Heritage Florida Jewish News - Central Florida's Independent Jewish Voice

Birthright change is a mirage and a misstep

 


Dear Editor:

While changing Birthright Israel’seligibility requirements to include young adults, who previously participated on a teen Israel experience, appears to be a worthy addition to Birthright israel, it is, in fact, a mirage and a misstep.

The change has the appearance of bringing more young people to Israel, but because the experience will be duplicated, increased participation is an illusion. It is not that a second free trip is a bad thing. The misstep is that the precious dollars can and should be used to actually increase the number of participants who have not been to Israel by simply lowering the minimum age of eligibility from 18 to 16. This would be consistent with Birthright Israel’sgoals of getting as many young Jewish adults to Israel as possible.

Expanding Birthright Israel’s minimum age to 16 would dramatically boost enrollment in Israel experiences for teens, especially the approximately 70-plus percent of underserved Jewish teens, who are not involved in an intensive Jewish experience, including Jewish overnight camp or Jewish day school. This change would enable an explosion of exciting pre- and post-trip Jewish programming, which is difficult for Birthright to provide effectively, including Israel advocacy, leadership development, public speaking training, conversational Hebrew classes, and more. A life-changing teen Israel trip before going to college prepares and empowers teens to deal with the rising tide of anti-Israel and anti-Semitism on college campuses, enabling them to stand up to anti-Israel protestors, rather than run from them. Jewish life on campus becomes a priority in college searches, including interest in Hillel, Jewish studies courses, and semester in Israel.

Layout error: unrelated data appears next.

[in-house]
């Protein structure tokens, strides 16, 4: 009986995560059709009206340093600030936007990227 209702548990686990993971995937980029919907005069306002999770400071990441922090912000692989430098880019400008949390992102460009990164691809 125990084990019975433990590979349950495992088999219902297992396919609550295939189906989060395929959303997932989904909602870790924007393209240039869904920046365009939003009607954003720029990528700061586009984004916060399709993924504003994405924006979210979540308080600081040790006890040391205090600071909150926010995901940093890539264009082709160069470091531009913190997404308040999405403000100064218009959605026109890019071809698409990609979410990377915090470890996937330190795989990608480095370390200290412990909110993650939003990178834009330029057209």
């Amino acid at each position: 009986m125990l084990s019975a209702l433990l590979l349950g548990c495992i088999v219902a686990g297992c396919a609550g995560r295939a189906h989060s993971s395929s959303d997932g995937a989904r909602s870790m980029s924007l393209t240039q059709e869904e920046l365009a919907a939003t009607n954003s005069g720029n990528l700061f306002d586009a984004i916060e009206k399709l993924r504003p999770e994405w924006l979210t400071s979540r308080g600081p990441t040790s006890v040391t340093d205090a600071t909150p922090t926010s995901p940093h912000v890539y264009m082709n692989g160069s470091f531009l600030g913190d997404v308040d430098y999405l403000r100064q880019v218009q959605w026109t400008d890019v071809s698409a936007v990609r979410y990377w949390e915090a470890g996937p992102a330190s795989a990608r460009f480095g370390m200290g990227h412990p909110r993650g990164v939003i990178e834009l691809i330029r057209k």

Our community’s Youth to Israel Adventure (Y2I), the most successful community teen Israel experience in North America, per capita, is proof of the impact a free trip has on the rate of participation. We send an average of 100 Jewish teens, ages 16 and 17, to Israel every year on a fully subsidized community trip. This represents more than 60 percent of the identified pool of Jewish teens in our community of the North Shore of Massachusetts, with an estimated Jewish population of 16,500. We provide exciting pre and post trip programming for teens and parents focused on Israel. We take full advantage of having access to our teens for two years before they go to college, providing them with opportunities to engage educationally and socially. Key to our success is the full subsidy. The subsidy is made possible by a winning combination of funders—Lappin Foundation, Combined Jewish Philanthropies, and more than 800 donors and business that support our annual campaign.

The Lappin Foundation calls upon Birthright Israel to lower the minimum age requirement to 16. This would reverse the trend of declining Israel attachment amongst young people, as reported in the Pew study. The outcome will be a Jewishly stronger, Jewishly prouder, and more connected-to-Israel generation than we now have. Jewish continuity will be assured.

Robert Israel Lappin, president and Deborah L. Coltin, executive director, Lappin Foundation, Salem, Mass., http://www.lappinfoundation.org.

 
 

Reader Comments
(1)

MRothstein writes:

Mr. Lappin's trip may be a duplicate of Birthright, but many high school programs are longer, more educational & create a deeper connection. Birthright could have 2 trips: one for those who’ve been on high school programs, as a reinforcing gift for investing time & money in a pre-college experience & one for those who couldn’t go during high school or were waiting for the free trip. Rather than lower the age to 16, they could make the upper age limit higher: a win-win for all.

 
 
 

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